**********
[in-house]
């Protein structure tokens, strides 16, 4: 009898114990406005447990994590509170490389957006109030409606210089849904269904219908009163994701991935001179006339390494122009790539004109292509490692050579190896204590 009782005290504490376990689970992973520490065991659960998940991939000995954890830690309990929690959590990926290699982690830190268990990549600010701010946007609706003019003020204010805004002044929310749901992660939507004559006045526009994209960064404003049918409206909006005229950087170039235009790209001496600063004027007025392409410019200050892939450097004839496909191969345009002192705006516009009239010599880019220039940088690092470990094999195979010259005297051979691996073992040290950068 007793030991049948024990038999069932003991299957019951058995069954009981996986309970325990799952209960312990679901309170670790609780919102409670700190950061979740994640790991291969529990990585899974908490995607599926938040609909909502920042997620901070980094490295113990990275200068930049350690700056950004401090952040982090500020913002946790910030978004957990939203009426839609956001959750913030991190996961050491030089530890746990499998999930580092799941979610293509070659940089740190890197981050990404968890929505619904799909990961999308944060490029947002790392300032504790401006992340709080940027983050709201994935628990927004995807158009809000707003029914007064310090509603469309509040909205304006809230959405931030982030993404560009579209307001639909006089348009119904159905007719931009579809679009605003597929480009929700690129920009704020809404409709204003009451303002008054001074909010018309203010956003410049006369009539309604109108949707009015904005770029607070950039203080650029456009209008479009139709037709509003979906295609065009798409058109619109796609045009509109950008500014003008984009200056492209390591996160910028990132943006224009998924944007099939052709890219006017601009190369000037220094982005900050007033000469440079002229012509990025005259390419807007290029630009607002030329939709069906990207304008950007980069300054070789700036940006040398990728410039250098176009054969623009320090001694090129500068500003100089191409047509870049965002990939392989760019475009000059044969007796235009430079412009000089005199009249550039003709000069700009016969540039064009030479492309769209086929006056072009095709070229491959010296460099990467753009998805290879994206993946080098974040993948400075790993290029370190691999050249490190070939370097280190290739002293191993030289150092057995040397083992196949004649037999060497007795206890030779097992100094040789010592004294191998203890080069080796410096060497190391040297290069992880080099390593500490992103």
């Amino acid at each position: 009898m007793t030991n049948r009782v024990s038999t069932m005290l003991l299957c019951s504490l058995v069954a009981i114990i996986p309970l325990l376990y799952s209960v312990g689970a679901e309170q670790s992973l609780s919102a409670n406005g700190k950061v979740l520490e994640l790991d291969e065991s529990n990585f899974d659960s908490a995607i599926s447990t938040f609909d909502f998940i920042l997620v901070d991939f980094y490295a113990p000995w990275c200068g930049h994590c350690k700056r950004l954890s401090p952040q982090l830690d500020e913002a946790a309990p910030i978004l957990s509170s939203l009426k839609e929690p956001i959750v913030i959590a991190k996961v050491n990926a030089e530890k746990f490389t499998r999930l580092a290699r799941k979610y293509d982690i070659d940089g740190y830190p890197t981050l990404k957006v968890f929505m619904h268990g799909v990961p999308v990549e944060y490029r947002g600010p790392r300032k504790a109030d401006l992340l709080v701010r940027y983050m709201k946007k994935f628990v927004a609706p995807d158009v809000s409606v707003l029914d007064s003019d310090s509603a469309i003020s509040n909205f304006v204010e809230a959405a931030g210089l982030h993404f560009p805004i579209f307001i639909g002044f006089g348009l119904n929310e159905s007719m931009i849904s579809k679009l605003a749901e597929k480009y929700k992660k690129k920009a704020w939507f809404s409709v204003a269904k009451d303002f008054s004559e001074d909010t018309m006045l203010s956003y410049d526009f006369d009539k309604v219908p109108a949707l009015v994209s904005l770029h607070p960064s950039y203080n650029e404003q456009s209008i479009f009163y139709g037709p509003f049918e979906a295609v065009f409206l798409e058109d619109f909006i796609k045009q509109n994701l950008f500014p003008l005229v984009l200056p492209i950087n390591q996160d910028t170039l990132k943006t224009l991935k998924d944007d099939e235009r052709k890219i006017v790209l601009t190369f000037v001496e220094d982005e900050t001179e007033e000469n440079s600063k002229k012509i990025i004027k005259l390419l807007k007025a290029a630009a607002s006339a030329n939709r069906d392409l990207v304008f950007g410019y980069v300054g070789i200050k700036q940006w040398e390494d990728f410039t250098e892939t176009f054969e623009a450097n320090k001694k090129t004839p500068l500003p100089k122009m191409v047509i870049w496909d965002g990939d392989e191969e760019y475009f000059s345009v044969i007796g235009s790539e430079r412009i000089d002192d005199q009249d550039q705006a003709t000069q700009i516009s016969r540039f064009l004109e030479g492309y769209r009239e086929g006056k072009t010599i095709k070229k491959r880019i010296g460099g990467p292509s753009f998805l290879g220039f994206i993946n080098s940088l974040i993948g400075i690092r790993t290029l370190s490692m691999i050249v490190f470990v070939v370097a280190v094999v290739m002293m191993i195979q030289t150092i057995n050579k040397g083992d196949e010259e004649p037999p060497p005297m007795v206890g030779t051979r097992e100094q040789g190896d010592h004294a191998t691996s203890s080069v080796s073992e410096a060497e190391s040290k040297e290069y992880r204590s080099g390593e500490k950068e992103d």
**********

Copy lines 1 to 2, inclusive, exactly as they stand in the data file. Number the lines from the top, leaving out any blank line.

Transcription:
[in-house]
């Protein structure tokens, strides 16, 4: 009898114990406005447990994590509170490389957006109030409606210089849904269904219908009163994701991935001179006339390494122009790539004109292509490692050579190896204590 009782005290504490376990689970992973520490065991659960998940991939000995954890830690309990929690959590990926290699982690830190268990990549600010701010946007609706003019003020204010805004002044929310749901992660939507004559006045526009994209960064404003049918409206909006005229950087170039235009790209001496600063004027007025392409410019200050892939450097004839496909191969345009002192705006516009009239010599880019220039940088690092470990094999195979010259005297051979691996073992040290950068 007793030991049948024990038999069932003991299957019951058995069954009981996986309970325990799952209960312990679901309170670790609780919102409670700190950061979740994640790991291969529990990585899974908490995607599926938040609909909502920042997620901070980094490295113990990275200068930049350690700056950004401090952040982090500020913002946790910030978004957990939203009426839609956001959750913030991190996961050491030089530890746990499998999930580092799941979610293509070659940089740190890197981050990404968890929505619904799909990961999308944060490029947002790392300032504790401006992340709080940027983050709201994935628990927004995807158009809000707003029914007064310090509603469309509040909205304006809230959405931030982030993404560009579209307001639909006089348009119904159905007719931009579809679009605003597929480009929700690129920009704020809404409709204003009451303002008054001074909010018309203010956003410049006369009539309604109108949707009015904005770029607070950039203080650029456009209008479009139709037709509003979906295609065009798409058109619109796609045009509109950008500014003008984009200056492209390591996160910028990132943006224009998924944007099939052709890219006017601009190369000037220094982005900050007033000469440079002229012509990025005259390419807007290029630009607002030329939709069906990207304008950007980069300054070789700036940006040398990728410039250098176009054969623009320090001694090129500068500003100089191409047509870049965002990939392989760019475009000059044969007796235009430079412009000089005199009249550039003709000069700009016969540039064009030479492309769209086929006056072009095709070229491959010296460099990467753009998805290879994206993946080098974040993948400075790993290029370190691999050249490190070939370097280190290739002293191993030289150092057995040397083992196949004649037999060497007795206890030779097992100094040789010592004294191998203890080069080796410096060497190391040297290069992880080099390593500490992103």